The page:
This week I spoke with the innovation leaders at a major biopharmaceutical firm. They were lamenting that challenges of designing an innovation program seemed overwhelming. No matter what they did, the organization just kept focusing on execution and narrow thinking rather than innovation and big thinking. I reminded them that big companies are like slowly sinking ships (sinking under the weight of their own execution orientation), our efforts to innovate will never be perfect, we are just trying to keep pumping water out of the hull to keep the ship afloat.

The analogy resonates because it reminds us that our efforts to innovate will never be, can never be, perfect. Nor can they be optimal. There is a fundamental principle why, and the principle underpinning all innovation--the uncertainty principle. By uncertainty principle, I don't mean the quantum behaviour of particles (although I do find it ironic that the one discipline that deals the most with physical reality is the only discipline to have an uncertainty principle). Instead I mean the simple fact that all innovation involves fundamental uncertainty, the kind of uncertainty we often cannot foresee or predict. The kind of uncertainty that drives people and organizations crazy and thus leads us to try and stamp out the uncertainty. In fact, Herb Simon, an organization theorist who won the Nobel Prize in economics, observed that the purpose of organization is to eliminate uncertainty. If you look around you, most organizations including those that educated us and those in which we work, try very hard to eliminate uncertainty because it is inefficient and unpredictable. Indeed all our lives we have been told to plan the unplannable ... our lives and in our organizations to foresee the unforeseeable.

Here is the fundamental principle. No uncertainty, no innovation. Uncertainty is the soil out of which innovation grows. So we need to learn to embrace as well as respect uncertainty. When I say embrace, I mean find the ways to allow uncertainty into our lives and organizations, it is the spark that can lead us to a future better than the one we imagine for ourselves. By respect, I mean how do we manage the uncertainty, so it doesn't overwhelm us or derail us.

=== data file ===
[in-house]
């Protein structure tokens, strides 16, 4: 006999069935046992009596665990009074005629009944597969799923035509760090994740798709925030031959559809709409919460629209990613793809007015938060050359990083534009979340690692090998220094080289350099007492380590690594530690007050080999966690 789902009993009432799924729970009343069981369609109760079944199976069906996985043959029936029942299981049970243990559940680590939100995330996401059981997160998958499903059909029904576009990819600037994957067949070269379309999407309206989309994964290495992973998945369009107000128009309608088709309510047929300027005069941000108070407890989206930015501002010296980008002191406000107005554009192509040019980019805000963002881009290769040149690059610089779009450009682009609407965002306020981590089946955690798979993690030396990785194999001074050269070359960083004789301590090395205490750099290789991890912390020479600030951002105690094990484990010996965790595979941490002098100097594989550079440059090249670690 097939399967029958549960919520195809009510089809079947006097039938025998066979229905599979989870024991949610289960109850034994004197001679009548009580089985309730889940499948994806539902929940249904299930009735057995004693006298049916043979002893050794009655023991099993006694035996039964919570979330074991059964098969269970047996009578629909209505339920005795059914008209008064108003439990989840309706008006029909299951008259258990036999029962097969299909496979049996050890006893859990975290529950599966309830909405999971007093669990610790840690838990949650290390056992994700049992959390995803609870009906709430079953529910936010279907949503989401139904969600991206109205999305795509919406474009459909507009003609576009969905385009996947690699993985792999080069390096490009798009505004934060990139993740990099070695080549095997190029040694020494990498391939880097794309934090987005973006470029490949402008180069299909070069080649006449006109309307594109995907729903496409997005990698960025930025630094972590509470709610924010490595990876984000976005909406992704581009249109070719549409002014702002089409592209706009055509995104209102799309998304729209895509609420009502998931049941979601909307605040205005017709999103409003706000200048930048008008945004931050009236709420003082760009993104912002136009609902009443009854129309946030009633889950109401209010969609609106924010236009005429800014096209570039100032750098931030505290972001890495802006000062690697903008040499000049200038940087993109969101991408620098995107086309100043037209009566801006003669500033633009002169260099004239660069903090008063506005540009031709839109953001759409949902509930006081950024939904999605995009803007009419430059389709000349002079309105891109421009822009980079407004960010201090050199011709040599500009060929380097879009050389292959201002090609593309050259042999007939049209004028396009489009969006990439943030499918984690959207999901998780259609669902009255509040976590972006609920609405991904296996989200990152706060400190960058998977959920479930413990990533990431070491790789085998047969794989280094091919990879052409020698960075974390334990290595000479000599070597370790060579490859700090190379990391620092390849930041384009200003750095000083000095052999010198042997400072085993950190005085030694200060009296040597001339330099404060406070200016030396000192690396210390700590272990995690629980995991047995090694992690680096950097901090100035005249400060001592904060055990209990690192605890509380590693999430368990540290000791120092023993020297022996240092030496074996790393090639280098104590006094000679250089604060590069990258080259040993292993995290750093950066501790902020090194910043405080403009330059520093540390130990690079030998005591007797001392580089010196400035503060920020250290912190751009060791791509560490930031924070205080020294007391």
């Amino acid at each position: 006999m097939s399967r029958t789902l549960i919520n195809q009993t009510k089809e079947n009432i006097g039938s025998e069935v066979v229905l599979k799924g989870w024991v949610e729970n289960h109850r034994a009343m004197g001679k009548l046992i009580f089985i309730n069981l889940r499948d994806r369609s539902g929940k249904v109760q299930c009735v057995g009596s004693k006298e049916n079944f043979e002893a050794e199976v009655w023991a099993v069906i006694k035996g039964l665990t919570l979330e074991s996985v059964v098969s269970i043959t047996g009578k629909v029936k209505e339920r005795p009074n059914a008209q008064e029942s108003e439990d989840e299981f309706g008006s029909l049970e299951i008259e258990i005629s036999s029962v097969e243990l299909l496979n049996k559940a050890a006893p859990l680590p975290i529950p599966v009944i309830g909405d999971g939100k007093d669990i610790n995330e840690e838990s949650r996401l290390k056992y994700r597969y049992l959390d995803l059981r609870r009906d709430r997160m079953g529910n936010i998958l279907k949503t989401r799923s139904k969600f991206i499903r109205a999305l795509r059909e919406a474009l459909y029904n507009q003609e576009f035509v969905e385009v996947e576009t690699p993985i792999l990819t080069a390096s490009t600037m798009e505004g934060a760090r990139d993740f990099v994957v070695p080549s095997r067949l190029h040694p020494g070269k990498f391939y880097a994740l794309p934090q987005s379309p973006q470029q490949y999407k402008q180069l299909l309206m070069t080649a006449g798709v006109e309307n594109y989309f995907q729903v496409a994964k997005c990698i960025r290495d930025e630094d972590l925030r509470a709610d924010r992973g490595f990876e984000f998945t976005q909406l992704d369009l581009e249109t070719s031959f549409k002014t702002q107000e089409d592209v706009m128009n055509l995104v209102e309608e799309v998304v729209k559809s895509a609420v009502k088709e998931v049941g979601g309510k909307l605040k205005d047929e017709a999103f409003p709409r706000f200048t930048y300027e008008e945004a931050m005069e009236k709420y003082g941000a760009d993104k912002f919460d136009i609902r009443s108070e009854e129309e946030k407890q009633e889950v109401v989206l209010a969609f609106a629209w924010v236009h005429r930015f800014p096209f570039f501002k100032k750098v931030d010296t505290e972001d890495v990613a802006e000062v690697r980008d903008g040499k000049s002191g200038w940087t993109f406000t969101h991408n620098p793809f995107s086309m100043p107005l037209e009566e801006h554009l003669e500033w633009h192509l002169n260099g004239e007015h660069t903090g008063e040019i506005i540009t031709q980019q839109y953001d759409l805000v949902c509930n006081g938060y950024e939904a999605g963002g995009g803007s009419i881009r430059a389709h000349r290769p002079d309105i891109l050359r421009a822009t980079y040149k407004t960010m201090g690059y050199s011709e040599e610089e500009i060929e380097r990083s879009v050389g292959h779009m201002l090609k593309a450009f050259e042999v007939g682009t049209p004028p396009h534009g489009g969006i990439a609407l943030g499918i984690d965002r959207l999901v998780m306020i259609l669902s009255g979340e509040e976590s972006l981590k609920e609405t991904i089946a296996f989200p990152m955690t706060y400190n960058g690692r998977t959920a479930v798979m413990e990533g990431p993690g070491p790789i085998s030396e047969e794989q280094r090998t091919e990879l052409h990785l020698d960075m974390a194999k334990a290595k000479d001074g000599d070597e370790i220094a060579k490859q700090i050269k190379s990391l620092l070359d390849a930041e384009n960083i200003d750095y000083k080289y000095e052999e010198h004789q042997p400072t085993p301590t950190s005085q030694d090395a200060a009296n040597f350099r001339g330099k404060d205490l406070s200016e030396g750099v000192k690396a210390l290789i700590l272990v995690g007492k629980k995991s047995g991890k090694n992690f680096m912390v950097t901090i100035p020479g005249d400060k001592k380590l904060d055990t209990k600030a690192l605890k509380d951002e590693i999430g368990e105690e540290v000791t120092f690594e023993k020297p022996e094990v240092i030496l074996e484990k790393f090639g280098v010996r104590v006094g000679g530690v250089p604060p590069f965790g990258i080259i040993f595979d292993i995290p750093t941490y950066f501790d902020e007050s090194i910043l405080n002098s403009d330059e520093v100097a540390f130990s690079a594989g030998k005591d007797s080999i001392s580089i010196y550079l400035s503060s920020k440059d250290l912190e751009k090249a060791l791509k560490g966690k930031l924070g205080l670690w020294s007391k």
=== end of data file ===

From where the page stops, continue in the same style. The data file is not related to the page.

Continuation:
Obviously there is much more to managing uncertainty than this simple principle, which is one of my quests: to understand the personal, professional, and organizational tools that allow us to turn uncertainty into something beautiful, something that solves real problems. Although I cannot share it all here, let me share one observation. As soon as you engage uncertainty, you start to feel anxiety. But the anxiety does not mean you are failing. If you are pursuing a new idea, new career, new business, new approach, whatever it may be, you will experience this anxiety. Don't let it derail you. I'm not speaking about data--if the data says something different--then take it into account and perhaps change course (see my work on The Innovator's Method for this). I'm talking about how it feels. And when it comes to how it feels, remember, uncertainty feels crummy while you are in it and beautiful when you cross to the other side, even if that other side ends up different than you expected. And it almost certainly will!

In closing I'm reminded of Ursula Le Guin who wrote, "great artists make the roads; good teachers and good companions can point them out. But there ain't no free rides, baby. No hitchhiking. And if you want to strike out in any new direction--you go alone. With a machete in your hand and the fear of God in your heart."